Experts weigh in on the moments between the first sight of the iceberg and the lookouts signaling trouble ahead, detailing what protocol was to follow the piercing three rings of the bell.
- They were huddled up against the cold peering and their blearing eyes naturally produced tears, which made it harder still blinking those away and staring and looking all over the sea.
Their job was to identify objects, and they would ring a bell to send that signal to the bridge.
It would be one bell for somewhere on the port side, it would be two bells for something to the starboard, and it would be three bells for an object ahead.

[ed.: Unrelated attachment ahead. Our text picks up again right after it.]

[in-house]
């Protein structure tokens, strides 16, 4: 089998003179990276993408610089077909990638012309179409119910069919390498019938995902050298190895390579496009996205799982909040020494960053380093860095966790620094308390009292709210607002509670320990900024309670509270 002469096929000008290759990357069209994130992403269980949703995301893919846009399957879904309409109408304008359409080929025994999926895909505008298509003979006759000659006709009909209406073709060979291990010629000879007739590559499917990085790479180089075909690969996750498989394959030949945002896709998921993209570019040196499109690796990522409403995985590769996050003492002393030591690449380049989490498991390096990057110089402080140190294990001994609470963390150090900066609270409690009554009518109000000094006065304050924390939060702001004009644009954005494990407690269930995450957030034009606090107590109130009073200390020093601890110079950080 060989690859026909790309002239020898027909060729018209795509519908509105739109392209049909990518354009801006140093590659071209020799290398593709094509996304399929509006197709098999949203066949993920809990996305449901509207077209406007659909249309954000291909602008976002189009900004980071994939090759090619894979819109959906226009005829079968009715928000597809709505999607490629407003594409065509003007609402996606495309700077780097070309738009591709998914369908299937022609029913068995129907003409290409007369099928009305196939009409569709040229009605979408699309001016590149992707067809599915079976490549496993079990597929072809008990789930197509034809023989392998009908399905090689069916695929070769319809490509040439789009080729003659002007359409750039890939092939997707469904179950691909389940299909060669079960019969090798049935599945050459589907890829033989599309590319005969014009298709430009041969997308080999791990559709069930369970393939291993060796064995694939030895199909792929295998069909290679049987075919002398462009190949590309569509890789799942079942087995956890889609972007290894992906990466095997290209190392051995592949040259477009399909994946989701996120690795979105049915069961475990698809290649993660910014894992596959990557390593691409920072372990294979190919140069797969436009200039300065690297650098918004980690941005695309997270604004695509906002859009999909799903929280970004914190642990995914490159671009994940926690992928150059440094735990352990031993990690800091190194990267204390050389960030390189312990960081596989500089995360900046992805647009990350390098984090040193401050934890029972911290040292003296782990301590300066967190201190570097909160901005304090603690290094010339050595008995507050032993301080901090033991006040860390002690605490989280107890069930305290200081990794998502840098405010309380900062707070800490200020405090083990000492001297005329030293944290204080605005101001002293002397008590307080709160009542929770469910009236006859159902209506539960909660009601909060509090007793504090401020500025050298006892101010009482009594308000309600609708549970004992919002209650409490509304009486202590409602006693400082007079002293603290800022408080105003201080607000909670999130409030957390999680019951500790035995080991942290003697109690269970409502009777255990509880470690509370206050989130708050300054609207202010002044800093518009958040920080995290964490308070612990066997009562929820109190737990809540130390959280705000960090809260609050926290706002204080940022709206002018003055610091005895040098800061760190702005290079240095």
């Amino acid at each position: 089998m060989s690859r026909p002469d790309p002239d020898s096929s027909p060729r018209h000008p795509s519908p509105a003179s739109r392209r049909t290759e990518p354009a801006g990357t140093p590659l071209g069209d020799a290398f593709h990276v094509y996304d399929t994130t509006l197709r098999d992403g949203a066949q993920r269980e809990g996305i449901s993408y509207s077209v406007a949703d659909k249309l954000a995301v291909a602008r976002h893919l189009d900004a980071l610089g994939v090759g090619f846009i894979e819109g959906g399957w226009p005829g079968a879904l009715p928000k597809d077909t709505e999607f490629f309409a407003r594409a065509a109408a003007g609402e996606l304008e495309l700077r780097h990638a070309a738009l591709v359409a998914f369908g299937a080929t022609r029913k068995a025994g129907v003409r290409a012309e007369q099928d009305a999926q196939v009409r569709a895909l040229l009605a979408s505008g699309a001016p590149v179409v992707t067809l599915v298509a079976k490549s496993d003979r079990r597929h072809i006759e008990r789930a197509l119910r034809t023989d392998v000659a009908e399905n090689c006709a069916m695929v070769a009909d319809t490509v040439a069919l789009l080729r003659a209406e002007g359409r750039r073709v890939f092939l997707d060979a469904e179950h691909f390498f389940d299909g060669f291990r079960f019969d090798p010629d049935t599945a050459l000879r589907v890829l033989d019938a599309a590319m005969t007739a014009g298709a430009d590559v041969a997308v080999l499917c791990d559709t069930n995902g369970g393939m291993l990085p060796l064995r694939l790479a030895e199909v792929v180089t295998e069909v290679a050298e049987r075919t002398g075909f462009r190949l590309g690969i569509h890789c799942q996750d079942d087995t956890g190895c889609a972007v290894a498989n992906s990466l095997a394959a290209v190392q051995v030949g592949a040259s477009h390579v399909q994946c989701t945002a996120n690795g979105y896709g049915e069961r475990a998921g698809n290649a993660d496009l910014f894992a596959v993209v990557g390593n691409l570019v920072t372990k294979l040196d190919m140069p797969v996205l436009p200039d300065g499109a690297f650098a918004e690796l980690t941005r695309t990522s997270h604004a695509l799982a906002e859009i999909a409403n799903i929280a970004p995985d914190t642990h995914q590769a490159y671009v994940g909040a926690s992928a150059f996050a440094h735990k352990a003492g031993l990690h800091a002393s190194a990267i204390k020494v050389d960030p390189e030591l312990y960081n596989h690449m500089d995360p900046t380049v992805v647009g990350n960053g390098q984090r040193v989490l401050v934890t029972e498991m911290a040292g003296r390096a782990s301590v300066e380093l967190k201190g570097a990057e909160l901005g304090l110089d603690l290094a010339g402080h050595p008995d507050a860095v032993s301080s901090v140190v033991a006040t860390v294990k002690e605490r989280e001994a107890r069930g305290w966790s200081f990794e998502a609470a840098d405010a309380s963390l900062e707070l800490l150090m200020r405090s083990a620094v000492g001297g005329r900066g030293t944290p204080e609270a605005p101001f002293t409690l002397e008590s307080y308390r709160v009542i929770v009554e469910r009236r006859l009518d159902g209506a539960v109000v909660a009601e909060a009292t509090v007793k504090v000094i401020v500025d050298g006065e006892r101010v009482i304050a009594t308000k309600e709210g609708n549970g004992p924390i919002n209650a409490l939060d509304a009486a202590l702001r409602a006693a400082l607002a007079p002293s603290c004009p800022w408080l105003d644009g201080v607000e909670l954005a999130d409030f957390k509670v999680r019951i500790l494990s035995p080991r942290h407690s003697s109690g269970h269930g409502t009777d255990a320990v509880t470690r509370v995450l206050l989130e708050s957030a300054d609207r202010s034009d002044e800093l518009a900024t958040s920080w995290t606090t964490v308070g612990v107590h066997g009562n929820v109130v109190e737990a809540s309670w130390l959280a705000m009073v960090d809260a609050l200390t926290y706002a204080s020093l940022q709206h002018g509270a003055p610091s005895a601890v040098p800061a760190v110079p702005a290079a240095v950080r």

Now, once they had wrung clang, clang, clang, their job was done.
- The officers on the bridge identify it and decide what they're gonna do about it.
That's not the lookout's problem.
Lookout doesn't have to provide an identity.
- There were men on the bridge who had done exams, who had passed seamanship courses, who had achieved certificates.
(bell ringing) - [Narrator] At 11:40 p.m., April 14th, 1912, three bells pierced the night signaling the Titanic is headed right into her kill, an iceberg dead ahead without ample time to avoid it by the turn of the wheel.
(dramatic instrumental music)